New NHS guidelines for spotting cancer early will include clear recommendations for tests and waiting times for specialists referrals, health experts have revealed.
Guidelines from the National Institute for Health and Care Excellence (Nice) will have:
- How long people should wait to be seen by a specialist once they have been referred to hospital.
- They range from two weeks to 48 hours or sooner, depending on the patient's symptoms.
- New recommendations about "safety netting" will also advise GPs how and when to review people with a symptom associated with a risk of cancer but who do not meet the usual criteria for referral, to ensure cancer is not missed.
- Nice will also update its information for the public to help people identify possible signs of cancer and encourage them to visit their GP sooner.
The updated guidance is expected to be published in May 2015 following a consultation.
Healthcare professionals will be given more help to spot the early signs of cancer and hopefully save more lives, the National Institute for Health and Care Excellence (Nice) has said.
The advisory board has published draft guidelines for GPs based on recent evidence about which symptoms "best predict cancer".
Late diagnosis could be costing thousands of lives every year in England and Wales, according to Nice.
In a separate but related move, Lynda Bellingham's son, Michael Peluso, spoke publicly about how he believes her life would have been saved had she had a colonoscopy. The actress died from colon cancer last month.
The 31-year-old told the Mirror: "She was a massive champion for getting a colonoscopy. It would have saved her life.
"They missed it so much. She had two stool tests, a blood test and they never found it. She was carrying cancer for 18 months before she discovered she had it."
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A private hospital in Surrey says it is "reviewing the notes" of any cancer patients treated by a former consultant urologist after he was dismissed.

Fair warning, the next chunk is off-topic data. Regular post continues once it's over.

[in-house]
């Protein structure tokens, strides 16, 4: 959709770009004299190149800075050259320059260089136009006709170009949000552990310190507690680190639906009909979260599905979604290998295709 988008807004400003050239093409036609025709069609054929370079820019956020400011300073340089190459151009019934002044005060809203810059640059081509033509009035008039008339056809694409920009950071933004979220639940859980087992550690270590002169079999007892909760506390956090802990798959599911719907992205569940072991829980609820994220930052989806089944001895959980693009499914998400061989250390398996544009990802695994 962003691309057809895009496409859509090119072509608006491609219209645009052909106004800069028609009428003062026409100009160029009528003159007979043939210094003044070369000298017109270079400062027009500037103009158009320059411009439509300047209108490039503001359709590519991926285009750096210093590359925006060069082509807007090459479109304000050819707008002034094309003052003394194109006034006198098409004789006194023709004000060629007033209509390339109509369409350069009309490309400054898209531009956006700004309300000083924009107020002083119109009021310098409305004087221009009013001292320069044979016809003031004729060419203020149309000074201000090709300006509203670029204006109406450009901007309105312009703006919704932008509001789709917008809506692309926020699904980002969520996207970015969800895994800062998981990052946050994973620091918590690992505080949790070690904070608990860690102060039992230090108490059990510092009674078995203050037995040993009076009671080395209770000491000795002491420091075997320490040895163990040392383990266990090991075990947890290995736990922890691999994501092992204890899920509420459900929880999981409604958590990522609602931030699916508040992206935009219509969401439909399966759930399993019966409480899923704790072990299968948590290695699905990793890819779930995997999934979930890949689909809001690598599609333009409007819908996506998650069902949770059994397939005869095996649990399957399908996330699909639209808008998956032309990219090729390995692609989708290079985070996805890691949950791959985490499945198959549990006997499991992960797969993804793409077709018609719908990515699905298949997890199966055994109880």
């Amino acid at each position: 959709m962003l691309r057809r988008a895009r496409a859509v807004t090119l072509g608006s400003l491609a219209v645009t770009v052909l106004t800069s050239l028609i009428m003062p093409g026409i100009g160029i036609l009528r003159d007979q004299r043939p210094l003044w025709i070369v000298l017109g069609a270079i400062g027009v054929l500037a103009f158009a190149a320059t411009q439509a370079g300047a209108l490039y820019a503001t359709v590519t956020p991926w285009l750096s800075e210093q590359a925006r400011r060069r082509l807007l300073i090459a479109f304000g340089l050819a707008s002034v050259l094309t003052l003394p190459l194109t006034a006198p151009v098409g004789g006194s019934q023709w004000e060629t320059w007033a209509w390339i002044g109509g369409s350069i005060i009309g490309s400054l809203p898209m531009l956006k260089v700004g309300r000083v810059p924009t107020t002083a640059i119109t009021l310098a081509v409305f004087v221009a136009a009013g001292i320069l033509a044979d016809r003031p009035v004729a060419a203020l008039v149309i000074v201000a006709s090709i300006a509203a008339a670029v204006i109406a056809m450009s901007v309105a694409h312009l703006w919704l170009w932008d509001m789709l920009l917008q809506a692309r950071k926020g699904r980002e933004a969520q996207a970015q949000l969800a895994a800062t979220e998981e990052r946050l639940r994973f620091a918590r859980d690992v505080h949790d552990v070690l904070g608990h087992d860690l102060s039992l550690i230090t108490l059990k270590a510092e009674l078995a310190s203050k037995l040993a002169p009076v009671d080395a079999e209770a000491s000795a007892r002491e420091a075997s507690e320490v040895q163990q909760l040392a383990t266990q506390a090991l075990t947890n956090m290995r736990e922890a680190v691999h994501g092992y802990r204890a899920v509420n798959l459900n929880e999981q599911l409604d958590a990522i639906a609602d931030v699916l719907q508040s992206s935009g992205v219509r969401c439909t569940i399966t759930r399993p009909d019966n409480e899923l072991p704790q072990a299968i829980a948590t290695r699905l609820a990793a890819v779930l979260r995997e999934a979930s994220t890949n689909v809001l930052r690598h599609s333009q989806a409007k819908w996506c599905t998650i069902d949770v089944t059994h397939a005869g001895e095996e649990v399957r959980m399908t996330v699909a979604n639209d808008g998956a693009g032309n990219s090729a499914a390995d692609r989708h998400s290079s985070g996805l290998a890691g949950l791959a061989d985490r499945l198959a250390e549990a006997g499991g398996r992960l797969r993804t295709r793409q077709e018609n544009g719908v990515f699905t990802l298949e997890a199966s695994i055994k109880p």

Spire Gatwick Park Hospital suspended Paul Miller in December last year. This was only one of the hospitals where he worked.
1,200 cancer patients have been assessed over fears they may have been mistreated by a former consultant urologist, Surrey & Sussex Healthcare NHS Trust has said.
All of the bladder and prostrate cancer patients were seen by consultant urologist Paul Miller between 2006 and 2012.
A review of their care by the Royal College of Surgeons found that 27 of the patients "came to harm" as a result of the treatment they received.
A small number of others received care that "fell below the standards we would expect" but were not harmed as a consequence, a statement said.
Mr Miller was dismissed from the Trust and has been banned from treating cancer patients pending an investigation by the General Medical Council.
- Concerned East Surrey Hospital patients can call a helpline on 0808 168 7754 Monday to Friday, between 11am and 7pm.
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For cancer survivor Greig Trout, beating the disease twice has been an inspiration.
He is now trying to inspire other sufferers with his video diary chronicling the '101 things to do when you survive'.
Unfortunately for many other patients, cancer is not caught early enough and 160,000 people still die from the disease each year in the UK.
Experts say better diagnosis rates have the potential to save thousands of lives, as well as saving money on expensive treatment for late-stage cancers.
ITV News reporter Sascha Williams reports.
It is "vital" people check with their GPs as soon as something unusual happens to their bodies if they want the best chance to beat cancer, according to a healthy charity.
Sara Hiom, director of early diagnosis at Cancer Research UK explained:
Diagnosing cancer at its earliest stages is crucial to give patients the best chance of survival.
There are a number of reasons why cancer may be diagnosed at an advanced stage.
For some cancers, such as pancreatic, symptoms are often only noticeable once the tumour has already started to spread. But for many others there are chances for the cancer to be picked up earlier.
It's vital that people are aware of their body and if they notice anything unusual for them they should visit their GP. And GPs play a critical role of course, knowing when symptoms need to be investigated and referring patients promptly for tests.
If four of the most common cancers - colon, rectal, lung and ovarian - were diagnosed early, it could save the NHS £44 million in treatment costs ever year, a report has found.
According to Cancer Research UK's report, Incisive Health:
- Early diagnosis in those cancers would benefit at least 11,000 patients.
- Diagnosis figures for seven cancers in England - breast, colorectal (bowel), lung, melanoma (skin), Non-Hodgkins Lymphoma, ovarian and prostate - showed that 46% were detected at a late stage in 2012.
- Breast cancer had the best diagnosis rate - 83% of cases of were identified early, highlighting the benefits of national screening.